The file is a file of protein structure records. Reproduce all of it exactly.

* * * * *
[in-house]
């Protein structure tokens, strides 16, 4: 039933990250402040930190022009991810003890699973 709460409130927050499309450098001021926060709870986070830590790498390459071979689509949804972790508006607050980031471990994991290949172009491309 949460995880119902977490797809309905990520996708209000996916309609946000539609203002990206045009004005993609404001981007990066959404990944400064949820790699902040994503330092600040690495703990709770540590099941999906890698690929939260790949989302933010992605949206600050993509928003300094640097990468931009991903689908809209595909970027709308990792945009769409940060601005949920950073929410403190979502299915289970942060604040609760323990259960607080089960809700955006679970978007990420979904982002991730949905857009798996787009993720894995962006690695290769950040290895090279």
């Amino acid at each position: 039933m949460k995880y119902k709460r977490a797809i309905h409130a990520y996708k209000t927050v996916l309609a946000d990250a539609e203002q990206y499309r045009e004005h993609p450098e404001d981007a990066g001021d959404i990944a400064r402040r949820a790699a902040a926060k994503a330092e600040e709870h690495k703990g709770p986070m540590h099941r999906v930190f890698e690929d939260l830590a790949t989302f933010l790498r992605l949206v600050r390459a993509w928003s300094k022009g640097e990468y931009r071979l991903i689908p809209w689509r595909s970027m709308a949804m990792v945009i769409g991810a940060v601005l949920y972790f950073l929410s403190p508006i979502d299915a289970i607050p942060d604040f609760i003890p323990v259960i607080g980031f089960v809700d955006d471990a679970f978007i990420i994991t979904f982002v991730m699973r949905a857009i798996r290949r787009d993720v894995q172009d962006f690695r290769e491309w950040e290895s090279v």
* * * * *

[in-house]
């Protein structure tokens, strides 16, 4: 039933990250402040930190022009991810003890699973 709460409130927050499309450098001021926060709870986070830590790498390459071979689509949804972790508006607050980031471990994991290949172009491309 949460995880119902977490797809309905990520996708209000996916309609946000539609203002990206045009004005993609404001981007990066959404990944400064949820790699902040994503330092600040690495703990709770540590099941999906890698690929939260790949989302933010992605949206600050993509928003300094640097990468931009991903689908809209595909970027709308990792945009769409940060601005949920950073929410403190979502299915289970942060604040609760323990259960607080089960809700955006679970978007990420979904982002991730949905857009798996787009993720894995962006690695290769950040290895090279």
């Amino acid at each position: 039933m949460k995880y119902k709460r977490a797809i309905h409130a990520y996708k209000t927050v996916l309609a946000d990250a539609e203002q990206y499309r045009e004005h993609p450098e404001d981007a990066g001021d959404i990944a400064r402040r949820a790699a902040a926060k994503a330092e600040e709870h690495k703990g709770p986070m540590h099941r999906v930190f890698e690929d939260l830590a790949t989302f933010l790498r992605l949206v600050r390459a993509w928003s300094k022009g640097e990468y931009r071979l991903i689908p809209w689509r595909s970027m709308a949804m990792v945009i769409g991810a940060v601005l949920y972790f950073l929410s403190p508006i979502d299915a289970i607050p942060d604040f609760i003890p323990v259960i607080g980031f089960v809700d955006d471990a679970f978007i990420i994991t979904f982002v991730m699973r949905a857009i798996r290949r787009d993720v894995q172009d962006f690695r290769e491309w950040e290895s090279v």